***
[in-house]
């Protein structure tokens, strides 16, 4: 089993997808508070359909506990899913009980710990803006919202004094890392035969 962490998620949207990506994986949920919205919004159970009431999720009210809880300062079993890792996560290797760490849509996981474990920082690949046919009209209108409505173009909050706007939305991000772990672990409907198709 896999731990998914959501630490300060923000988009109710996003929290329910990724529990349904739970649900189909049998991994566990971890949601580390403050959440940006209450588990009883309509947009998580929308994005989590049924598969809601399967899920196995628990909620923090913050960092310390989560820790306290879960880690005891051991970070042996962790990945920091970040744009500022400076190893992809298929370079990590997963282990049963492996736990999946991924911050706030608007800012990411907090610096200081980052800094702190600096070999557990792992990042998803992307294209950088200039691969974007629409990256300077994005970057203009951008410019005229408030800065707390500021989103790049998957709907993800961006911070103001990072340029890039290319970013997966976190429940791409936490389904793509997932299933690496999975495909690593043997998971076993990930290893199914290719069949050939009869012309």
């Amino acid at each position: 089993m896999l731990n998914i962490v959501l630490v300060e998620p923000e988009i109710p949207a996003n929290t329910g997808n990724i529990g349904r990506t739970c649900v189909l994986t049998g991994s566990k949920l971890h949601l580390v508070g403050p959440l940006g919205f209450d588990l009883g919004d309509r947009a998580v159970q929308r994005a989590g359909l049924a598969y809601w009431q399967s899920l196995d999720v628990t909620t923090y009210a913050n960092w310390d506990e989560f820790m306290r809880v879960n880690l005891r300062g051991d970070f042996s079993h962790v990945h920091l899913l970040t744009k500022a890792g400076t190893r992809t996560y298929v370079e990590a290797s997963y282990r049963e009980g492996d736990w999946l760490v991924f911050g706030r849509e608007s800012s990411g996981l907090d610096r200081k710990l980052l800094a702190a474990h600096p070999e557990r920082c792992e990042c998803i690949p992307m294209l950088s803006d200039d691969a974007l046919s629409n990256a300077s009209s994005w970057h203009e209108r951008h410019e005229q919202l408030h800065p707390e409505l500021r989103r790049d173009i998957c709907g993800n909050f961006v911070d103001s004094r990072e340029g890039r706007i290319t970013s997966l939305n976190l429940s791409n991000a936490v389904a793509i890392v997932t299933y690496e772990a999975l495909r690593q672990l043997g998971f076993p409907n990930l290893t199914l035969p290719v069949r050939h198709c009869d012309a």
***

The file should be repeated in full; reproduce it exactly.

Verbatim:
[in-house]
């Protein structure tokens, strides 16, 4: 089993997808508070359909506990899913009980710990803006919202004094890392035969 962490998620949207990506994986949920919205919004159970009431999720009210809880300062079993890792996560290797760490849509996981474990920082690949046919009209209108409505173009909050706007939305991000772990672990409907198709 896999731990998914959501630490300060923000988009109710996003929290329910990724529990349904739970649900189909049998991994566990971890949601580390403050959440940006209450588990009883309509947009998580929308994005989590049924598969809601399967899920196995628990909620923090913050960092310390989560820790306290879960880690005891051991970070042996962790990945920091970040744009500022400076190893992809298929370079990590997963282990049963492996736990999946991924911050706030608007800012990411907090610096200081980052800094702190600096070999557990792992990042998803992307294209950088200039691969974007629409990256300077994005970057203009951008410019005229408030800065707390500021989103790049998957709907993800961006911070103001990072340029890039290319970013997966976190429940791409936490389904793509997932299933690496999975495909690593043997998971076993990930290893199914290719069949050939009869012309």
């Amino acid at each position: 089993m896999l731990n998914i962490v959501l630490v300060e998620p923000e988009i109710p949207a996003n929290t329910g997808n990724i529990g349904r990506t739970c649900v189909l994986t049998g991994s566990k949920l971890h949601l580390v508070g403050p959440l940006g919205f209450d588990l009883g919004d309509r947009a998580v159970q929308r994005a989590g359909l049924a598969y809601w009431q399967s899920l196995d999720v628990t909620t923090y009210a913050n960092w310390d506990e989560f820790m306290r809880v879960n880690l005891r300062g051991d970070f042996s079993h962790v990945h920091l899913l970040t744009k500022a890792g400076t190893r992809t996560y298929v370079e990590a290797s997963y282990r049963e009980g492996d736990w999946l760490v991924f911050g706030r849509e608007s800012s990411g996981l907090d610096r200081k710990l980052l800094a702190a474990h600096p070999e557990r920082c792992e990042c998803i690949p992307m294209l950088s803006d200039d691969a974007l046919s629409n990256a300077s009209s994005w970057h203009e209108r951008h410019e005229q919202l408030h800065p707390e409505l500021r989103r790049d173009i998957c709907g993800n909050f961006v911070d103001s004094r990072e340029g890039r706007i290319t970013s997966l939305n976190l429940s791409n991000a936490v389904a793509i890392v997932t299933y690496e772990a999975l495909r690593q672990l043997g998971f076993p409907n990930l290893t199914l035969p290719v069949r050939h198709c009869d012309a």